If you spent some time observing OCV internal discussions and calls, you’ll start to hear a foreign term with a positive ring used frequently.
Sa-ba-ba/: is Israeli slang meaning “great or cool, no problem” and expresses enthusiasm and satisfaction.
So how did a team composed of members with diverse roots hailing thousands of miles outside of Israel adopt this Israeli term out here in Los Angeles? The straightforward answer is our managing partner, Hemi Zucker*, brought it from Israel and introduced the term to our team over years of working together. The macro big picture view is that Israel is a technological and entrepreneurial powerhouse with worldwide diaspora, so relocation diffusion shouldn’t be any surprise.
Parallels Between Israel, Silicon Valley, and VC
Silicon Valley has long reigned as the premier destination for startups, innovation, and venture investment. I lived there for 7 memorable and formative years, it’s easy to recognize all the attributes that everyone commonly touts:
- Access to top tier universities – Berkeley (Go Bears!) and Stanford as obvious standouts
- Entrepreneur ecosystem – VCs that can seed new endeavors and Corporates that act as training grounds for talent as well as partners and customers
- Dense geography – allows for new idea diffusion at high velocity, working hand in hand with the prior point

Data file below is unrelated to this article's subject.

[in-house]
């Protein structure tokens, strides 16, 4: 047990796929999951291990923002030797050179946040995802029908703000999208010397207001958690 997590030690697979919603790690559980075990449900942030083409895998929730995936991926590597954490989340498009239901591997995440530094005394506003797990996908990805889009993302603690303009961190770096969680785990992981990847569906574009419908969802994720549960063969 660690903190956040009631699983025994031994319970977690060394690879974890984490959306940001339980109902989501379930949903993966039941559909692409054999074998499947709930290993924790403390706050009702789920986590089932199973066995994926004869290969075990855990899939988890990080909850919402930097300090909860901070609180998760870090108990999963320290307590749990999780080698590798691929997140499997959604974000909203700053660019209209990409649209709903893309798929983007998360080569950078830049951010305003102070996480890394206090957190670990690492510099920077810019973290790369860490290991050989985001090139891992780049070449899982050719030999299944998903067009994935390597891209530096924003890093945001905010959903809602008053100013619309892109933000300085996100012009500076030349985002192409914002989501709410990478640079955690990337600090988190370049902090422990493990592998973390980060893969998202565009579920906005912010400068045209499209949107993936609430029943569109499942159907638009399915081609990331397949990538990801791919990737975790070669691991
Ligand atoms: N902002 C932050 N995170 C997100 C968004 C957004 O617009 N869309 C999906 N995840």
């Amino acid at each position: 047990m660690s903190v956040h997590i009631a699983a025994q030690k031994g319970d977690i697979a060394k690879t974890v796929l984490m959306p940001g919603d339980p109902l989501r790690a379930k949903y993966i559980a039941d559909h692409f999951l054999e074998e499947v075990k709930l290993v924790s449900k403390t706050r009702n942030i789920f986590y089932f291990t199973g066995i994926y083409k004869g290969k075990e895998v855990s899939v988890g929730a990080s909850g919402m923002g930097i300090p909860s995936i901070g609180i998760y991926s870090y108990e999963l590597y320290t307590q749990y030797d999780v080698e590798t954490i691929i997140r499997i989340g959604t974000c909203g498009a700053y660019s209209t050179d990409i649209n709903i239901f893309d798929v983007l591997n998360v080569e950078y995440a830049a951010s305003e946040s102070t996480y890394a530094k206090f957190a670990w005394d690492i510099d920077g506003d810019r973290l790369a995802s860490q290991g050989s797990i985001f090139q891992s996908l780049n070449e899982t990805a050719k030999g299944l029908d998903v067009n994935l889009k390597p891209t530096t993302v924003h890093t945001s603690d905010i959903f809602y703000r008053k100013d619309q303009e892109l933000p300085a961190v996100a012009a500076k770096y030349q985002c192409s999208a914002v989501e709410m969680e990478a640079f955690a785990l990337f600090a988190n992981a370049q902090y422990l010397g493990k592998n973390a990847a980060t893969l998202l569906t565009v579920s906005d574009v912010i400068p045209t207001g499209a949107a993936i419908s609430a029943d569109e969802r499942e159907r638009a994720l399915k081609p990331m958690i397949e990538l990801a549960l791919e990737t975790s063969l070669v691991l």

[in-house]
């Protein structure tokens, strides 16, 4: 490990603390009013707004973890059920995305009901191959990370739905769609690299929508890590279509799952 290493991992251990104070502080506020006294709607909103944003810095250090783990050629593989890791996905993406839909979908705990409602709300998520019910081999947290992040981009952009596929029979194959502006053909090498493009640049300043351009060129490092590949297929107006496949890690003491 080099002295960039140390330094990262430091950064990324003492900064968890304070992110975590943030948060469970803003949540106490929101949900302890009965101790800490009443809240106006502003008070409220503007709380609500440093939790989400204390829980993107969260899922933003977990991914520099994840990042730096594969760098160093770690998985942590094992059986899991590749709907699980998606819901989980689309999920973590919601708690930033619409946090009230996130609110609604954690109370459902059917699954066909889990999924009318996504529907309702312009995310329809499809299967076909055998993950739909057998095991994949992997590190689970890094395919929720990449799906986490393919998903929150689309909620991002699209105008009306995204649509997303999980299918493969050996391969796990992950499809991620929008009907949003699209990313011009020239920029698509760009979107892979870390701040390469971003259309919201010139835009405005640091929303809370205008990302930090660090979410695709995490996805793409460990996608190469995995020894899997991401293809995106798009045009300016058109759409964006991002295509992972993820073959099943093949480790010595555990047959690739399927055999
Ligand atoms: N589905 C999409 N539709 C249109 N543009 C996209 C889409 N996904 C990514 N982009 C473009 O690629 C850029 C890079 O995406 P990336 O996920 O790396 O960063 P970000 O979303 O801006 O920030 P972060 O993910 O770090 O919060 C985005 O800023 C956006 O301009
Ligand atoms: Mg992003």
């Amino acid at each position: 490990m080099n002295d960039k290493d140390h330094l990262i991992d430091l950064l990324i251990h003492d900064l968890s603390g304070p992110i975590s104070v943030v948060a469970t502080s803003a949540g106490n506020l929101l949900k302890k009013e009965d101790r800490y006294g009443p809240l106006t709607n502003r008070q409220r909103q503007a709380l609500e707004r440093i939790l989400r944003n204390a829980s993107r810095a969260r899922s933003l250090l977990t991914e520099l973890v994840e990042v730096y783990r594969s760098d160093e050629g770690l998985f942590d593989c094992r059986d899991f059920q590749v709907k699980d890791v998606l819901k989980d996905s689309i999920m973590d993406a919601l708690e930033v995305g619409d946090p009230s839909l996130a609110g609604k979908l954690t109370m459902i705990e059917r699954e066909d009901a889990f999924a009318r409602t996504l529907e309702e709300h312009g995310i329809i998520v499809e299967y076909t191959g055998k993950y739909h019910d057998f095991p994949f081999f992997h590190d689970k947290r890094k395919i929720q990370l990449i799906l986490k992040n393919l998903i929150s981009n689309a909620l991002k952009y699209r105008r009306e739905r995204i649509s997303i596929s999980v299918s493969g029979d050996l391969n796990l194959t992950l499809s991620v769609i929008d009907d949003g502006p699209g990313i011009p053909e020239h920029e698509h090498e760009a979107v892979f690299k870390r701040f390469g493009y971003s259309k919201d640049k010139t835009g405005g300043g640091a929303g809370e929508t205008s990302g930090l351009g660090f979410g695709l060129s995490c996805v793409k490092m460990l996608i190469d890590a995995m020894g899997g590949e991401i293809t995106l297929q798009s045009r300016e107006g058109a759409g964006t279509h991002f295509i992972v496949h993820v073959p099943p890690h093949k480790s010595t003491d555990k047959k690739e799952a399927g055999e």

- Standard of living – areas like San Mateo and Santa Clara county used to largely be unpopulated agricultural land and considered affordable, although these areas aren’t considered affordable anymore, Silicon Valley is still a great location with easy access to amenities, mountains, ocean, parks, etc.
Israel has these first 4 qualities by a comfortable margin. Great schools, supportive tech ecosystem, density, and great cities.
However, less frequently discussed are the next few points, which are arguably bigger drivers of tech industry success in Silicon Valley:
- Government investment – initiatives in the US like the Small Business Administration (SBA) and favorable capital gains tax reforms encouraged venture capital investment and allowed for more institutional dollars to flow into industry respectively
- Military catalyst – Silicon Valley’s early growth in the 1950s and ’60s came largely through Cold War defense spending, well before venture capital developed as an industry
- Culture of innovation – Silicon Valley has a generally positive view of entrepreneurial risk taking, idolization of founders, and “disruption” being cool
How does Israel compare?
Israel’s Government Investment
From 1993 to 1998, the Israeli government put in place a program called Yozma.
Yoz-ma/: is a Hebrew term meaning initiative
Yozma was in fact a government initiative to attract private investment in the tech sector, therefore encouraging domestic research and development. The government effectively offered to match 40 cents on the dollar for investments raised from private investors in venture. These VC funds would take that capital in turn and invest in dozens of startup companies. The Yozma initiative was a huge pull for foreign-based venture capital firms to setup shop in Israel. In fact, more than 30 firms took advantage of this government incentive. In less than a decade, Israel managed to seed and develop a self-sustaining VC ecosystem that has grown to the global force that it is today.
Israel’s Military Catalyst